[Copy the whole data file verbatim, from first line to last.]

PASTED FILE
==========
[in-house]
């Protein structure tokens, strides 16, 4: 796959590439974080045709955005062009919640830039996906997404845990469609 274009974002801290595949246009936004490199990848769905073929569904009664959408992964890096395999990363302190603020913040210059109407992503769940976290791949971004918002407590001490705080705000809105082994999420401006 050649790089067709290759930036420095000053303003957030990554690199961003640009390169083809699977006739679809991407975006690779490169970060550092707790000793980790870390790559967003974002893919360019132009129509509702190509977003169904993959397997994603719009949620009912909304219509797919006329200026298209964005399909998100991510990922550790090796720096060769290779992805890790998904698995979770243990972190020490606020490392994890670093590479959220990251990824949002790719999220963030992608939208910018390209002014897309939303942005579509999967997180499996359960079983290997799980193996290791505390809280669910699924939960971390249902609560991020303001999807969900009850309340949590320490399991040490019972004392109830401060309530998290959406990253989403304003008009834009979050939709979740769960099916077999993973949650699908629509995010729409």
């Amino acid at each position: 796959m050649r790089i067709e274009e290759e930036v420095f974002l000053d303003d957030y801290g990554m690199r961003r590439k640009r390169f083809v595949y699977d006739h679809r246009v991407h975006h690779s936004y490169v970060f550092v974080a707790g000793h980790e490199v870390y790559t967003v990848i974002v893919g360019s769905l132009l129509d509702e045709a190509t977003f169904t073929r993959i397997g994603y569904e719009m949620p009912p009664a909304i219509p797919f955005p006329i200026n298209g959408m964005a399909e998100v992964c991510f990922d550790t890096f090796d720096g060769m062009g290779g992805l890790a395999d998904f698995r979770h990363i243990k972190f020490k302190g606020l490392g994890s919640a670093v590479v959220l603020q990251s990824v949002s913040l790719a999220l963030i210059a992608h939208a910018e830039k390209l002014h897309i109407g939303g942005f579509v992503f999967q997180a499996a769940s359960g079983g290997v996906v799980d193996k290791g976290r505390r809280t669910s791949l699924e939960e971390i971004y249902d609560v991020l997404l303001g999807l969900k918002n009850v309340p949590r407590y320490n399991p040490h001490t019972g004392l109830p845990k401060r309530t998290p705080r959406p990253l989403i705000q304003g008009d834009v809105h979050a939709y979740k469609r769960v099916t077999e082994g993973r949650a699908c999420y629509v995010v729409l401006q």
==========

[in-house]
């Protein structure tokens, strides 16, 4: 796959590439974080045709955005062009919640830039996906997404845990469609 274009974002801290595949246009936004490199990848769905073929569904009664959408992964890096395999990363302190603020913040210059109407992503769940976290791949971004918002407590001490705080705000809105082994999420401006 050649790089067709290759930036420095000053303003957030990554690199961003640009390169083809699977006739679809991407975006690779490169970060550092707790000793980790870390790559967003974002893919360019132009129509509702190509977003169904993959397997994603719009949620009912909304219509797919006329200026298209964005399909998100991510990922550790090796720096060769290779992805890790998904698995979770243990972190020490606020490392994890670093590479959220990251990824949002790719999220963030992608939208910018390209002014897309939303942005579509999967997180499996359960079983290997799980193996290791505390809280669910699924939960971390249902609560991020303001999807969900009850309340949590320490399991040490019972004392109830401060309530998290959406990253989403304003008009834009979050939709979740769960099916077999993973949650699908629509995010729409």
């Amino acid at each position: 796959m050649r790089i067709e274009e290759e930036v420095f974002l000053d303003d957030y801290g990554m690199r961003r590439k640009r390169f083809v595949y699977d006739h679809r246009v991407h975006h690779s936004y490169v970060f550092v974080a707790g000793h980790e490199v870390y790559t967003v990848i974002v893919g360019s769905l132009l129509d509702e045709a190509t977003f169904t073929r993959i397997g994603y569904e719009m949620p009912p009664a909304i219509p797919f955005p006329i200026n298209g959408m964005a399909e998100v992964c991510f990922d550790t890096f090796d720096g060769m062009g290779g992805l890790a395999d998904f698995r979770h990363i243990k972190f020490k302190g606020l490392g994890s919640a670093v590479v959220l603020q990251s990824v949002s913040l790719a999220l963030i210059a992608h939208a910018e830039k390209l002014h897309i109407g939303g942005f579509v992503f999967q997180a499996a769940s359960g079983g290997v996906v799980d193996k290791g976290r505390r809280t669910s791949l699924e939960e971390i971004y249902d609560v991020l997404l303001g999807l969900k918002n009850v309340p949590r407590y320490n399991p040490h001490t019972g004392l109830p845990k401060r309530t998290p705080r959406p990253l989403i705000q304003g008009d834009v809105h979050a939709y979740k469609r769960v099916t077999e082994g993973r949650a699908c999420y629509v995010v729409l401006q």